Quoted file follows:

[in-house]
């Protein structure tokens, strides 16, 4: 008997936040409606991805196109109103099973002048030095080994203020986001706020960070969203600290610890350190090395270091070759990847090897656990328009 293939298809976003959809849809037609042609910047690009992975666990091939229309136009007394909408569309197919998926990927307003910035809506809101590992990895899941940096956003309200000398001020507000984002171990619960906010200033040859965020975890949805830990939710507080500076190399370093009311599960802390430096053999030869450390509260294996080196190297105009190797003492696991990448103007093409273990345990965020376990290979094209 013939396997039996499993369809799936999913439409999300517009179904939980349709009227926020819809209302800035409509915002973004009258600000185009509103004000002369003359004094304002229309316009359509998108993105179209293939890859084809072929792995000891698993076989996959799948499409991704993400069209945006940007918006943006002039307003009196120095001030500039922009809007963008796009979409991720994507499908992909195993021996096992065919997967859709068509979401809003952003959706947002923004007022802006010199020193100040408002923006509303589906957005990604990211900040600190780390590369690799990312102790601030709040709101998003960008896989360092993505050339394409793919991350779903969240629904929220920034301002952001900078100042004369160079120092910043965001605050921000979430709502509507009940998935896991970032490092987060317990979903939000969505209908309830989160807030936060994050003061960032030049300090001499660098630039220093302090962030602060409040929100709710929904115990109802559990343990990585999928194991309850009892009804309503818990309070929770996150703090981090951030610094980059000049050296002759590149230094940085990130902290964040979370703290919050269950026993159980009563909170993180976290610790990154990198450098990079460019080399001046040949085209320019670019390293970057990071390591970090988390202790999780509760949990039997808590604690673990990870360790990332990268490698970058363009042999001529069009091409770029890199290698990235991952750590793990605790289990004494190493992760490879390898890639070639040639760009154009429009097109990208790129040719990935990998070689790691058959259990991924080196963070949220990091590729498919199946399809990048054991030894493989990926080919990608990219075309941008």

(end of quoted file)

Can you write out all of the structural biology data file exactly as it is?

[in-house]
């Protein structure tokens, strides 16, 4: 008997936040409606991805196109109103099973002048030095080994203020986001706020960070969203600290610890350190090395270091070759990847090897656990328009 293939298809976003959809849809037609042609910047690009992975666990091939229309136009007394909408569309197919998926990927307003910035809506809101590992990895899941940096956003309200000398001020507000984002171990619960906010200033040859965020975890949805830990939710507080500076190399370093009311599960802390430096053999030869450390509260294996080196190297105009190797003492696991990448103007093409273990345990965020376990290979094209 013939396997039996499993369809799936999913439409999300517009179904939980349709009227926020819809209302800035409509915002973004009258600000185009509103004000002369003359004094304002229309316009359509998108993105179209293939890859084809072929792995000891698993076989996959799948499409991704993400069209945006940007918006943006002039307003009196120095001030500039922009809007963008796009979409991720994507499908992909195993021996096992065919997967859709068509979401809003952003959706947002923004007022802006010199020193100040408002923006509303589906957005990604990211900040600190780390590369690799990312102790601030709040709101998003960008896989360092993505050339394409793919991350779903969240629904929220920034301002952001900078100042004369160079120092910043965001605050921000979430709502509507009940998935896991970032490092987060317990979903939000969505209908309830989160807030936060994050003061960032030049300090001499660098630039220093302090962030602060409040929100709710929904115990109802559990343990990585999928194991309850009892009804309503818990309070929770996150703090981090951030610094980059000049050296002759590149230094940085990130902290964040979370703290919050269950026993159980009563909170993180976290610790990154990198450098990079460019080399001046040949085209320019670019390293970057990071390591970090988390202790999780509760949990039997808590604690673990990870360790990332990268490698970058363009042999001529069009091409770029890199290698990235991952750590793990605790289990004494190493992760490879390898890639070639040639760009154009429009097109990208790129040719990935990998070689790691058959259990991924080196963070949220990091590729498919199946399809990048054991030894493989990926080919990608990219075309941008």